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Diagnostic Tests

February 12, 2007 | From Times wire reports
U.S. health officials approved a genetic test last week that can give women with early breast cancer an estimate of whether the disease is likely to return in five to 10 years. Officials cautioned, however, that the test was not perfect and should be used with other information to help doctors and patients decide how aggressively to treat an early tumor. Called MammaPrint and made by the Dutch company Agendia, the test is the first with U.S.
January 29, 2007 | From Times wire reports
Rapid flu tests can help doctors decide when patients need antibiotics and when they do not, researchers have reported. Experts almost universally agree that antibiotics are overused in the U.S. and elsewhere and that this overuse has helped new, drug-resistant strains of bacteria to evolve. Antibiotics are useless against viruses, such as influenza, but bacterial and viral infection often cause very similar symptoms. The new findings, published in the Jan.
December 23, 2006 | From Times Staff and Wire Reports
A specially designed chemical gives a 98% accuracy in diagnosing Alzheimer's disease, UCLA researchers reported Thursday in the New England Journal of Medicine. Previously, the only way to determine whether a person suffered from the devastating brain ailment has been to remove some brain tissue or with an autopsy.
November 29, 2006 | Rong-Gong Lin II, Times Staff Writer
Los Angeles County health and community leaders are calling for renewed efforts at testing and educating minorities about AIDS, noting that Latinos and blacks in the county with HIV tend to learn of their infection too late to get the maximum benefit from drug therapies.
September 11, 2006 | From Times wire reports
The presence or absence of a protein in lung cancer cells could help doctors predict whether chemotherapy will help patients live longer after surgery, researchers say. In a study published in the Sept. 7 issue of the New England Journal of Medicine, they found that volunteers with undetectable levels of the protein ERCC1, which is important in repairing DNA, had a five-year survival rate of 47% when treated with the platinum-based class of chemotherapy drugs such as cisplatin.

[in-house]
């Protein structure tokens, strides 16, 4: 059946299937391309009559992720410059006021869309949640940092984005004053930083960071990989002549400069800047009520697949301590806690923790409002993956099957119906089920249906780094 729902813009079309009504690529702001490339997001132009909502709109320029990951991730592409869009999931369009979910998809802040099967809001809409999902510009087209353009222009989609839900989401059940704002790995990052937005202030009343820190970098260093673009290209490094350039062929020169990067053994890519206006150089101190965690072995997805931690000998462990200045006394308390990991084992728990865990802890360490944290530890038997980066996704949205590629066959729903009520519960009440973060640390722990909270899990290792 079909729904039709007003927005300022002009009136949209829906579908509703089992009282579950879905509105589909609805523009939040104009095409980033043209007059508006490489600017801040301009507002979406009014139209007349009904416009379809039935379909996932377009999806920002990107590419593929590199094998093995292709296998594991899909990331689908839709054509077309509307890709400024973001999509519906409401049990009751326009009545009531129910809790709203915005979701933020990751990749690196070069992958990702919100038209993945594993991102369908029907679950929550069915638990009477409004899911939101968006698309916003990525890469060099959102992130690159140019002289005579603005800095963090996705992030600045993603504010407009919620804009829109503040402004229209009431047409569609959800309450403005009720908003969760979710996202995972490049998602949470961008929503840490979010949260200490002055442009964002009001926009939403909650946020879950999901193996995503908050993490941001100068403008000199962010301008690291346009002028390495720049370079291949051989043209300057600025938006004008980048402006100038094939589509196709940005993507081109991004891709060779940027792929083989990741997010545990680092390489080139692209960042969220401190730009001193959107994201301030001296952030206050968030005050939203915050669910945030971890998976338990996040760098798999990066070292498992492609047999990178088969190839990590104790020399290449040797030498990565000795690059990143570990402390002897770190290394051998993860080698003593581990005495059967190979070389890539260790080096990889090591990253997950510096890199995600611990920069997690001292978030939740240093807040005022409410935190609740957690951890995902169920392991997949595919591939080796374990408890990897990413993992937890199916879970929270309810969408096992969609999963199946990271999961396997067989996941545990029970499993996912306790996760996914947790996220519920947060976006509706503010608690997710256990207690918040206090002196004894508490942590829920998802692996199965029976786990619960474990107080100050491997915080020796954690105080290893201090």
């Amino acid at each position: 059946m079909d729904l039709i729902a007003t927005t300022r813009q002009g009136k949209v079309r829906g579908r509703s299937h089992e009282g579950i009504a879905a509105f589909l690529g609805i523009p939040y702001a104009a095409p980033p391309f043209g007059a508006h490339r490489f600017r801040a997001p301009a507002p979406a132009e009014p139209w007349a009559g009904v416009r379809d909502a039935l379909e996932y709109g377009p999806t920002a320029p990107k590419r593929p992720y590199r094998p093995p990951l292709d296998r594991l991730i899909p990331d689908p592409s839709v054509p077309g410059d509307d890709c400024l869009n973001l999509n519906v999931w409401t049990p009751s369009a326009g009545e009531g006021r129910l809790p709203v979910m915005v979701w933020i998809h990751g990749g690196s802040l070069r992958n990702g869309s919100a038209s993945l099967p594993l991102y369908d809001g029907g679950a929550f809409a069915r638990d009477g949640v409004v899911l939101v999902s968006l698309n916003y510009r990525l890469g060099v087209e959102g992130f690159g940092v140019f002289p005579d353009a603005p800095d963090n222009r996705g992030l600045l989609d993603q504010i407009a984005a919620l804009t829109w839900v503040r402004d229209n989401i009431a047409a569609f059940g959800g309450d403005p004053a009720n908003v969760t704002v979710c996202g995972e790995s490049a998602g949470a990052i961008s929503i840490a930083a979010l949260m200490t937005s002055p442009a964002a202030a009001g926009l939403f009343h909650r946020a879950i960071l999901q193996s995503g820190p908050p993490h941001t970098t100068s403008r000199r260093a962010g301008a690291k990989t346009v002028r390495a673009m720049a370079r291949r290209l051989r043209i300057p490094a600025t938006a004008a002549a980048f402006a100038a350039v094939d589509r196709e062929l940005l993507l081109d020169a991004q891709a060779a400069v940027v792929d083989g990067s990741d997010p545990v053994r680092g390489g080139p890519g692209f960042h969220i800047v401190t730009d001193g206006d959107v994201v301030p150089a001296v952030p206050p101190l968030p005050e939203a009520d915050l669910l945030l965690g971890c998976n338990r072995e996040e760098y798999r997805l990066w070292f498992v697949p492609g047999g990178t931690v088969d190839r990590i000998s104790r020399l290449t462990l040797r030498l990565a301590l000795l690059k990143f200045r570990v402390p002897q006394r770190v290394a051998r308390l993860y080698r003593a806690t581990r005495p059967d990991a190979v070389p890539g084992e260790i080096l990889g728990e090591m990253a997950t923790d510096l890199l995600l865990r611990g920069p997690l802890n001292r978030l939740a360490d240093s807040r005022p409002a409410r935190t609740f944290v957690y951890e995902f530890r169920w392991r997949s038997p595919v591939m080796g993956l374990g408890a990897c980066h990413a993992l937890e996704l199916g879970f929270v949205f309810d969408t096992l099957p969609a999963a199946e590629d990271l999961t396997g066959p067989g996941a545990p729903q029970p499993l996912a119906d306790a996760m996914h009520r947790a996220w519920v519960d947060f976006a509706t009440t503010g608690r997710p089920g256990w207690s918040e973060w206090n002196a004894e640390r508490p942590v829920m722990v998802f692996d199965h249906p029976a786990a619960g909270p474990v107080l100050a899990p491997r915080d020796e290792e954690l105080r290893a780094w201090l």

July 29, 2006 | From Times Staff and Wire Reports
Home DNA kits that claim to warn people of their risk of diseases ranging from cancer to osteoporosis offer little real guidance and are often misleading, according to a congressional report. An investigation into 14 companies that sell the tests showed many gave meaningless information, and some then tried to sell consumers expensive "customized" supplements that were little different from grocery-store vitamin pills.
July 17, 2006 | From Times wire reports
Ultrasound technology is a safer and more accurate way to diagnose Rh disease than the standard technique of sampling fluid from a fetus to check for the blood problem, researchers report. The disease, which can lead to stillbirth or brain damage, is caused by blood incompatibility between mother and fetus, and once led to thousands of stillbirths and infant deaths each year in the United States.
June 25, 2006 | From Times Wire Reports
The District of Columbia will launch a campaign this week urging every resident between the ages of 14 and 84 to be tested for HIV, an ambitious undertaking that public health officials say is crucial to reversing rates of infection that are among the worst in the country. The citywide campaign, which appears to be unprecedented in its breadth, will target 400,000 men, women and teenagers, encouraging them to learn their HIV status through an oral swab that delivers results in 20 minutes.
June 18, 2006 | From Times Staff and Wire Reports
California lost $2.65 million in federal funding to offer free breast and cervical cancer screening for uninsured women because the state failed to report data on the program. The federal government suspended funding because the state did not collect data that it was required to report to the Centers for Disease Control and Prevention. Each year, an estimated 270,000 women receive testing through the "Every Woman Counts" program.
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